As with my 500th post, I am taking the milestone of my 1000th post to consider a few statistics. I started this blog on 1 November 2014, so 1000 posts in just under eight years is about one every three days (2.89 days, to be precise), slightly less often than the two and half days I calculated then, because my posts have been fewer and further between recently.
According to WordPress, I have had readers from 203 countries and territories around the world. The top 10 are the USA, Australia, England, India, Canada, Philippines, Germany, South Korea, Indonesia and Brazil. On the other hand, I have had one reader from each of 24 countries and territories: Andorra, the British Virgin Islands, Burkina Faso, the Cayman Islands, Chad, Congo – Brazzaville, Djibouti, the Faroe Islands, French Polynesia, Fiji, Gibraltar, Greenland, Grenada, Guadaloupe, Guinea, Kosovo, Monaco, Samoa, the Seychelles, South Sudan, St Lucia, Swaziland and Timor-Leste. I would love to know what brought each of those here.
My most read 11 posts (rather than 10, because the first two on this list have had exactly the same number of readers):
=10 ‘Round yon virgin’ especially the meaning of yon and the pronunciation of round yon virgin and round John virgin
=10 Fox in Socks – pronunciation and spelling a long post even though I wrote about only three extracts from the book (there was a much shorter part 2
9 ‘A few of my favourite nouns’ one of my favourite posts
8 NAIDOC Week, Gadigal, Eora exploring some of the terminology of the Indigenous peoples of the Sydney area, then and now
7 Grammar in Dr Seuss’s ‘Green eggs and ham’ a long post which covered comparatively more of the book than Fox in socks, above, focusing on statements and questions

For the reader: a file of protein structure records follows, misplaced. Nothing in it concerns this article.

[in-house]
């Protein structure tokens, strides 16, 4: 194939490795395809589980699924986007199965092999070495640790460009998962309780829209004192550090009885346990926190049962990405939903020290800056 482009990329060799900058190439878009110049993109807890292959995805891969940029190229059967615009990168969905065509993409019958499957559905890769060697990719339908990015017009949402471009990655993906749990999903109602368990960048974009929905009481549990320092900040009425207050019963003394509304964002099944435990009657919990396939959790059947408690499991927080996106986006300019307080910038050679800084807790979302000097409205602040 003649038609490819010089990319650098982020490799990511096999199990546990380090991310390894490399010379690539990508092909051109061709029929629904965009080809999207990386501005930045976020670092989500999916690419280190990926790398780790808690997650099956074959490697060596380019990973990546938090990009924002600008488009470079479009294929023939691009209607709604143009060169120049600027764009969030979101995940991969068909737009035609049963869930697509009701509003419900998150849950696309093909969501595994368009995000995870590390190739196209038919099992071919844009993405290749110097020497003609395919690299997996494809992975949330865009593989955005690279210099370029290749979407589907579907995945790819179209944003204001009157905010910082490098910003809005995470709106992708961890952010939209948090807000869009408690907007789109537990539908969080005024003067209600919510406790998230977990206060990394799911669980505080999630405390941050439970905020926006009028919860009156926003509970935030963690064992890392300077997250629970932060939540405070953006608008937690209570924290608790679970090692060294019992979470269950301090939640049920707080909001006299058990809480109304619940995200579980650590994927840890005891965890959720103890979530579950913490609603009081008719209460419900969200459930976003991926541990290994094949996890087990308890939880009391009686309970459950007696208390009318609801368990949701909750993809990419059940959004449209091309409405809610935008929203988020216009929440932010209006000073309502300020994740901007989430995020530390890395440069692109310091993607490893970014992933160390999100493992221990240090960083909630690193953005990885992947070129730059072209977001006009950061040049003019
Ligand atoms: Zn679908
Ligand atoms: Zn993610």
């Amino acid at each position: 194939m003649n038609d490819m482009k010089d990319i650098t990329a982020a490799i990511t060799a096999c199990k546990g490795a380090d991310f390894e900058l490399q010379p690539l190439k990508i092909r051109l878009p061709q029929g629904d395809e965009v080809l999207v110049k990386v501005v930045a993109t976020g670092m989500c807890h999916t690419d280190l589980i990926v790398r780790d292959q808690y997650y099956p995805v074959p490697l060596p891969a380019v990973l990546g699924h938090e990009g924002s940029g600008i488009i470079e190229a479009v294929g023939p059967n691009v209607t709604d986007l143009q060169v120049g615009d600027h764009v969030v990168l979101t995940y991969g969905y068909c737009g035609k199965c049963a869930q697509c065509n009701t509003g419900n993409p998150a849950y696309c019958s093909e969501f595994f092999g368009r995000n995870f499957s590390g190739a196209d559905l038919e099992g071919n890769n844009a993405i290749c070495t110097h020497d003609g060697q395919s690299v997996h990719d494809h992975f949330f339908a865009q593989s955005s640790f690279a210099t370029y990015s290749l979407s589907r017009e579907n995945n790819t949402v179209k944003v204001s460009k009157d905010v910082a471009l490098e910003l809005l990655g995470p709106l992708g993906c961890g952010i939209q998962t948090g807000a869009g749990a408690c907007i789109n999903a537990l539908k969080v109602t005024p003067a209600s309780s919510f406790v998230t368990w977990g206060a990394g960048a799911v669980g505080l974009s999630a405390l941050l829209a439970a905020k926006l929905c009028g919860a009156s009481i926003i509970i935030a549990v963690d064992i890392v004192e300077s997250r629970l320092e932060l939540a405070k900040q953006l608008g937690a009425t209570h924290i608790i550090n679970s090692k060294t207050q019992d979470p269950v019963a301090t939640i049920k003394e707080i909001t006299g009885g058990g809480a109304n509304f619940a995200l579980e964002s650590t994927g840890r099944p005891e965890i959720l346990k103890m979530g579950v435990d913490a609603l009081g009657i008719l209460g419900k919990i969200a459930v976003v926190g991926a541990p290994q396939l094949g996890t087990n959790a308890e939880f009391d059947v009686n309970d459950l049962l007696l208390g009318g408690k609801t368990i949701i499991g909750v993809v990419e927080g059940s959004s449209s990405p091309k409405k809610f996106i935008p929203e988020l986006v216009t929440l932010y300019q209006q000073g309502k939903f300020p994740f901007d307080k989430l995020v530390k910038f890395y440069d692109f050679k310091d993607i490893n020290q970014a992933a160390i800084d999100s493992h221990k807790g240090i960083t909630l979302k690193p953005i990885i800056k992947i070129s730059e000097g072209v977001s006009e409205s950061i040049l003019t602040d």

6 ‘The court of King Caractacus’ another of my favourite posts – I obviously like posts based on songs
5 How to speak Aussie Abbreviate Everything – Part 1 this was meant to be the first of a series of posts covering the whole of a Youtube video, but I gave up after two
3 Country names ending with two consonants
2 argh, arrgh, aargh, aarrgh … https://neverpureandrarelysimple.wordpress.com/2017/11/10/argh-arrgh-aargh-aarrgh/ a very short post, which doesn’t provide a definite answer. (A few days ago a colleague concluded a personal email with “Aaarrgghhhh!”. I can’t remember what drove him to that.)
1 “SCHOOL RUINED MY UFE” a short post, which also doesn’t provide a definite answer.
That’s a mixed bag, but Dr Seuss, two songs and a hymn, Australia and Korea, pronunciation, spelling and grammar are recurring features. I’m embarrassed that my three most-read posts don’t provide a definite answer to the issues they address. There’s obviously interest in those issues, and my posts obviously show high in search results. (In fact, in the few days between drafting and posting this, another reader commented on their confusion on encountering the item.) My searches show my blog posts first, but possibly because I’m me. They also show that the spelling uff is also used.
Part of the reason my posts have been fewer and further between recently is because I am now working as a legal editor and not as an English language teacher. There are legal editing blogs but it’s not where my interests really lie. I do it as a job but I don’t really want to spend my spare time writing about it. The other part is the disheartening lack of comments most of my posts get. I wasn’t and am not expecting thousands of comments from hundreds of commenters, but some (more) comments from some (commenters) would be nice. I try to answer all comments, but I’m aware that I’ve missed some. My first goal is one substantive comment per post, then one per day (whether on the same post or not). After that, I would like to grow a small community of like-minded people. Not many, just enough. I’m still an introvert online.
Congratulations on reaching 1000!
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Thank you for this and your other comments along the way.
I ended up on your blog because I was researching the pronunciation of phth. Really interesting stuff on here.
Thanks. I have a number of posts about pronunciation.